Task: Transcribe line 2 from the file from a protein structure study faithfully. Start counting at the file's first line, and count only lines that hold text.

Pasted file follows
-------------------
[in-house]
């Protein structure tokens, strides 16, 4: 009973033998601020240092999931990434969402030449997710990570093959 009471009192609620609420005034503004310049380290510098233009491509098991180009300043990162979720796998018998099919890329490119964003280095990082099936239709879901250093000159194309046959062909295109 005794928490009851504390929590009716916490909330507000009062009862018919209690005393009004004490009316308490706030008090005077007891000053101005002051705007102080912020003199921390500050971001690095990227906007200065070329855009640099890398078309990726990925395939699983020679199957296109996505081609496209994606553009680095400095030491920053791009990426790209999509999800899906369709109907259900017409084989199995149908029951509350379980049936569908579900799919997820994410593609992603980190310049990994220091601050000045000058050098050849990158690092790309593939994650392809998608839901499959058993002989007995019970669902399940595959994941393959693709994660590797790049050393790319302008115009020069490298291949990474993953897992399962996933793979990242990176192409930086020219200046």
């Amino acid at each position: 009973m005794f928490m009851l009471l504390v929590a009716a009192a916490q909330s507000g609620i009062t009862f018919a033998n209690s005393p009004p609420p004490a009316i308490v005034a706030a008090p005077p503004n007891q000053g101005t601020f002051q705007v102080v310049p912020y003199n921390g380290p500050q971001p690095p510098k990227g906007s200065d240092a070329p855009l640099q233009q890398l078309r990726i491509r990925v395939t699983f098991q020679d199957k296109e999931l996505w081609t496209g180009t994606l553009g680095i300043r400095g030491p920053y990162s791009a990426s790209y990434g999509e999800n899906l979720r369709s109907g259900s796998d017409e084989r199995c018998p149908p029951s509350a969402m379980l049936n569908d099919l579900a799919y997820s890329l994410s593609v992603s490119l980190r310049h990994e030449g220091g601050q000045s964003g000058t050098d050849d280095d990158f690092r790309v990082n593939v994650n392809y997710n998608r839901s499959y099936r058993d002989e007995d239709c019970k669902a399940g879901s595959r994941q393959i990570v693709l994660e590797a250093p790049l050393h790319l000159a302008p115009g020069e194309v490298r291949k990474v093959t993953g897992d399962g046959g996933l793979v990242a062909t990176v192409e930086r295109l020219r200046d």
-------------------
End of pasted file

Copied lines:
């Protein structure tokens, strides 16, 4: 009973033998601020240092999931990434969402030449997710990570093959 009471009192609620609420005034503004310049380290510098233009491509098991180009300043990162979720796998018998099919890329490119964003280095990082099936239709879901250093000159194309046959062909295109 005794928490009851504390929590009716916490909330507000009062009862018919209690005393009004004490009316308490706030008090005077007891000053101005002051705007102080912020003199921390500050971001690095990227906007200065070329855009640099890398078309990726990925395939699983020679199957296109996505081609496209994606553009680095400095030491920053791009990426790209999509999800899906369709109907259900017409084989199995149908029951509350379980049936569908579900799919997820994410593609992603980190310049990994220091601050000045000058050098050849990158690092790309593939994650392809998608839901499959058993002989007995019970669902399940595959994941393959693709994660590797790049050393790319302008115009020069490298291949990474993953897992399962996933793979990242990176192409930086020219200046």